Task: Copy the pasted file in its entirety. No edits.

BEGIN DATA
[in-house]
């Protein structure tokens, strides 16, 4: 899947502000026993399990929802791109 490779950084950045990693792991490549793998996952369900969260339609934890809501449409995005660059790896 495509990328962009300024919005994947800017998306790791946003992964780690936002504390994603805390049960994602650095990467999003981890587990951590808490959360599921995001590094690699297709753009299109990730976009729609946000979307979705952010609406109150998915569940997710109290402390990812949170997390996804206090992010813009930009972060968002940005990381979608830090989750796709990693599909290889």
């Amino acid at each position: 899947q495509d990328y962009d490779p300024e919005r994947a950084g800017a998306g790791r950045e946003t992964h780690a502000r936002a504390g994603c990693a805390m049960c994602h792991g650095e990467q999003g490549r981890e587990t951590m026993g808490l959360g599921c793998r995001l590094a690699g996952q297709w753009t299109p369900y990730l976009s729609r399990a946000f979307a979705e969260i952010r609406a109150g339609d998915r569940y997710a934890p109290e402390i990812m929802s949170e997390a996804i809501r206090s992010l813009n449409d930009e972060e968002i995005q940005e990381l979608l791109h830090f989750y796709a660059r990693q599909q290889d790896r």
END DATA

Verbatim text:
[in-house]
């Protein structure tokens, strides 16, 4: 899947502000026993399990929802791109 490779950084950045990693792991490549793998996952369900969260339609934890809501449409995005660059790896 495509990328962009300024919005994947800017998306790791946003992964780690936002504390994603805390049960994602650095990467999003981890587990951590808490959360599921995001590094690699297709753009299109990730976009729609946000979307979705952010609406109150998915569940997710109290402390990812949170997390996804206090992010813009930009972060968002940005990381979608830090989750796709990693599909290889």
């Amino acid at each position: 899947q495509d990328y962009d490779p300024e919005r994947a950084g800017a998306g790791r950045e946003t992964h780690a502000r936002a504390g994603c990693a805390m049960c994602h792991g650095e990467q999003g490549r981890e587990t951590m026993g808490l959360g599921c793998r995001l590094a690699g996952q297709w753009t299109p369900y990730l976009s729609r399990a946000f979307a979705e969260i952010r609406a109150g339609d998915r569940y997710a934890p109290e402390i990812m929802s949170e997390a996804i809501r206090s992010l813009n449409d930009e972060e968002i995005q940005e990381l979608l791109h830090f989750y796709a660059r990693q599909q290889d790896r």